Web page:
Five Scouts recruited 42 volunteers and raised $9,300 to build a disc golf course in Brooklyn Park.
From left, Danny Faulds, Bradey Sullivan, Drew Johnson, David Hubert and Matthew Hubert worked together to build a disc golf course as their Eagle Scout project. They named the course Eagle’s Edge. It’s rare for Eagle Scouts to collaborate on a project – most are solo endeavors – but the boys divided the key tasks and worked together on some assignments. The teens raised $9,300 and recruited 42 volunteers for a weekend of construction. The nine-hole course is only the second to be built in Brooklyn Park.
Oddly enough, none of the members of Boy Scout Troop 276 had ever played disc golf before they decided to build a course in Brooklyn Park as their Eagle Scout project.
But during a round on the newly completed nine-hole course last week, they joked about joining the pro circuit.
The winding, wooded course was built on land owned by Brooklyn Park Evangelical Free Church, and the idea to pursue it came from the disc golf-mad youth group there. Brothers David and Matthew Hubert, ages 14 and 16, of Brooklyn Park, belong to the church, and when a youth leader suggested the project early last spring, David's first reaction was, "I don't know. That sounds big," he recalled last week. "I thought it would be way too big to do by yourself."
His brother and his troopmates, Drew Johnson, 15, of Dayton, Bradey Sullivan, 13, of Champlin, and Danny Faulds, 15, of Dayton, recall similar reactions, but also a sense that this was an opportunity to make their contribution to something different, meaningful and fun. They committed to the project in July and got down to work.
Normally, Eagle Scout projects are solo endeavors. For this one to qualify, the boys had to break the job into key duties:
• David Hubert worked with professional disc golf course designer Mike Snelson, of Fairway Flyerz in Little Canada, to design and mark the course. (Snelson, an Eagle Scout himself, offered his services at a deep discount.)
• Matthew Hubert was in charge of building bridges over two drainage ditches on the course.
• Danny Faulds constructed the concrete tee boxes.
• Drew Johnson was in charge of signage, including granite hole markers, hole numbers and the main sign at the first tee.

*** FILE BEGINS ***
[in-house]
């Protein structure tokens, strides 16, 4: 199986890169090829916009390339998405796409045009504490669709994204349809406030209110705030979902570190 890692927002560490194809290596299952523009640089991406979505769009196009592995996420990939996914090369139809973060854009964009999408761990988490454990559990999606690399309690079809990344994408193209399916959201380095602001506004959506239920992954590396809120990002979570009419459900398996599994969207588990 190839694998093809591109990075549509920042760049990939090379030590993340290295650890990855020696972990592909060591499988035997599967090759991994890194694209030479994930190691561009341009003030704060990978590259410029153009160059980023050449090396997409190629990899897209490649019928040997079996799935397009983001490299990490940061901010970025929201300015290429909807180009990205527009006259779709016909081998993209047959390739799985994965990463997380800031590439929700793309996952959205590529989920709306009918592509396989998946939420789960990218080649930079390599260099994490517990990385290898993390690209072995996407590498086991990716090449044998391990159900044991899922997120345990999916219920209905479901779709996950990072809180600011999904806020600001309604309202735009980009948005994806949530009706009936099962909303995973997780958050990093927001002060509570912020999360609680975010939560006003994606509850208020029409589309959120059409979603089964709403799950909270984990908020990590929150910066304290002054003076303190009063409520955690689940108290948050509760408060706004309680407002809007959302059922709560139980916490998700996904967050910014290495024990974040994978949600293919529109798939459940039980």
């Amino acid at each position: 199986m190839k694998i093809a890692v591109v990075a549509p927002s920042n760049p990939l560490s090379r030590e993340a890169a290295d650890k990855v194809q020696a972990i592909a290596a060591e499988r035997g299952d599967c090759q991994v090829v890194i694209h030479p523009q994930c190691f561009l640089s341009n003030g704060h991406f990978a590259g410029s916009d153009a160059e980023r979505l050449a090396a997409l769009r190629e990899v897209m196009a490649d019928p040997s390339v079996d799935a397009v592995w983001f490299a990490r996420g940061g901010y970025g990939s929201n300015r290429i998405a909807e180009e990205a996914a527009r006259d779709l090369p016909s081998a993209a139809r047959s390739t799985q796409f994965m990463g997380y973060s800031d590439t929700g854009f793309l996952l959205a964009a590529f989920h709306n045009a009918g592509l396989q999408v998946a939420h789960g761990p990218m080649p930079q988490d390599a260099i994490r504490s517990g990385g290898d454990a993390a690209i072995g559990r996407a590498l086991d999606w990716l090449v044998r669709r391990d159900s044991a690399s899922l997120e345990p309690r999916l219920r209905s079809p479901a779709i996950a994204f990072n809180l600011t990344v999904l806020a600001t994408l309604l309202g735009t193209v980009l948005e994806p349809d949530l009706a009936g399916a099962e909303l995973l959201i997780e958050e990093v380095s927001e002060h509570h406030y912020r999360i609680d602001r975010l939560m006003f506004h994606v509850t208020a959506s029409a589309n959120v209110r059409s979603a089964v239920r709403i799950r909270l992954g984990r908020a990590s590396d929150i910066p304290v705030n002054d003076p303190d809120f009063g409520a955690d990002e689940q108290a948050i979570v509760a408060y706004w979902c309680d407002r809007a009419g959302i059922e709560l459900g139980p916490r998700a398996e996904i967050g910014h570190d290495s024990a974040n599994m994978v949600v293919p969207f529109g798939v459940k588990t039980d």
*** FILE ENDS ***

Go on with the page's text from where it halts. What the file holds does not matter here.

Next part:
• Bradey Sullivan oversaw construction, including clearing trees along the courseway and leveling the ground. Eventually, he'll also be the one who oversees landscaping and grass and clover seeding at the tees.
In addition, there were shared duties, including rustling up volunteers, completing paperwork, budgeting and fundraising. All together, the boys raised $9,300. In the end, they came in $500 under budget; they donated the excess to the church.
Delegation and coordination of duties were among the most difficult parts of the job, the boys said -- or in Bradey's words, just "trying to figure out how to do it."
On construction weekend in late August, 42 volunteers showed up with two Bobcats, a couple of brush hogs, several chainsaws and lots of energy. In about 16 hours over two days, they had cleared and graded a 10-foot-wide path through the woods.
Last Tuesday was the ribbon-cutting and dedication by Brooklyn Park Mayor Jeff Lunde, but the Hubert brothers already had played the course, aiming for board-covered holes where the cages will go. They knew that other disc golfers also had already hit the course, in one case just a day after they poured the cement. Already, someone had marked a cage to memorialize a hole-in-one.
One afternoon last week, the boys gathered to show off their completed course, which they named Eagle's Edge, in honor of their project. There are several distinctive tees: one that requires players to throw over (sometimes into) a grassy slough; one that starts out on a platform, several feet above grade; and one that requires a toss between trees in a glade of birches.
There are still some paperwork and final approvals needed before the boys can earn their Eagle Scout designations.
Despite the hard work, they said they're glad they didn't choose something mundane and easy. That's "not something you want to show off to your kids," Matthew Hubert said.
Instead, they've built something they're proud of, and they've found a fun new pastime.
"We're still not very good at it," admitted David Hubert.
His brother agreed: "We still get above par -- on our own course."
Maria Elena Baca • 612-673-4409